Physics KS3 / GCSE: Can a singer smash a glass using sound waves?
Jon Chase challenges young opera singers in Cardiff to smash glasses with their voices.
After measuring the natural frequency of the glass, can the singers match it with enough power to smash it?
The results are spectacular slowed down 300 times.
Smashing things with sound waves isn’t just for fun.
In medicine, sound waves can smash painful, hard growths inside the body, called kidney stones.
The sound waves that smashed the glasses travel through air.
But the kidney stone smashing waves travel through water.
To find out why, two of the singers join Jon by Cardiff Harbour for an experiment.
Does sound travel faster in water or air?
This clip is from the series Wave World.
Key Stage 3
Pupils will have learnt at KS2 that sound is caused by vibrations and will have explored how the pitch and volume of sounds can be changed in a variety of ways.
They will need to be introduced to the term ‘frequency’, measured in Hertz (Hz), as a measure of how fast the sound vibrates.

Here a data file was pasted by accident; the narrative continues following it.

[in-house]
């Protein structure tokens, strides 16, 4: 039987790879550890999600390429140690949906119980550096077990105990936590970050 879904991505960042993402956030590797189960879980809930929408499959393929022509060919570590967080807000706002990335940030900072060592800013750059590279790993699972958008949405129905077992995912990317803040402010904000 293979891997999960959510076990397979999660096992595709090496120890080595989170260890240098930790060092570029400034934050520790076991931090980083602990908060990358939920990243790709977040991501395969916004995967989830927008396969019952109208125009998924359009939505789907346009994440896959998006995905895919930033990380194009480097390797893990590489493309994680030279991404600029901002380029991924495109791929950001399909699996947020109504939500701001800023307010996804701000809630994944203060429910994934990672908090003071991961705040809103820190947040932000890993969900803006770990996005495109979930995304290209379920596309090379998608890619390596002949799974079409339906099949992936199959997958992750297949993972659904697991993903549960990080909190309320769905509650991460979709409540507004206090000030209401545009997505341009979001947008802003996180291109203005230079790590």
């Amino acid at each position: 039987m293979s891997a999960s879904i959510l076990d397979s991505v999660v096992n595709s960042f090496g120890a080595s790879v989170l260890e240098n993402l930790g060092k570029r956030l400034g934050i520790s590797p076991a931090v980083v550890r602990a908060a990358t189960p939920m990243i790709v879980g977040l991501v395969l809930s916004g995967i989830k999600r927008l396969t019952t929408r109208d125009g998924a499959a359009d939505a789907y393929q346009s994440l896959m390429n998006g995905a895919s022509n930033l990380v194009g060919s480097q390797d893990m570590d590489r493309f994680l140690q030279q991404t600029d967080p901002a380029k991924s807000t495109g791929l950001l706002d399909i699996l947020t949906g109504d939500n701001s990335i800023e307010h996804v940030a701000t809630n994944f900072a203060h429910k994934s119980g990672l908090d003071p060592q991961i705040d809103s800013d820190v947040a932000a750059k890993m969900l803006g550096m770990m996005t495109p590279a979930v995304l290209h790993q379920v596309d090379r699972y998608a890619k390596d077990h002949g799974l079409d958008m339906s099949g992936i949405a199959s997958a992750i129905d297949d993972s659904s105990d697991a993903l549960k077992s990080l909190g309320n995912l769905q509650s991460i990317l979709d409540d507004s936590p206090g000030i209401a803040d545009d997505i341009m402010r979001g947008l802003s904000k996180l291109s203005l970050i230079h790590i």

Teachers might then use an oscilloscope and a signal generator to illustrate this through sine waves, and pupils could investigate using different tuning forks to explore the relation between the frequency of vibrations and the pitch of the note.
Pupils could research other applications of ultrasound such as cleaning and physiotherapy.
Key Stage 4
This could be used to illustrate the idea of waves transferring energy and one beneficial use of wave motion (ultrasound) in medicine.
Students could then research other uses of ultrasound in medicine, or analyse data on the hearing ranges of different animals, such as whales and dolphins, and explain the differences.
This clips is relevant for teaching Physics at KS3 or KS4 and National 4/5.
This appears in AQA, OCR, EDEXCEL, WJEC GCSE in England and Wales, CCEA GCSE in Northern Ireland and SQA National 5 in Scotland.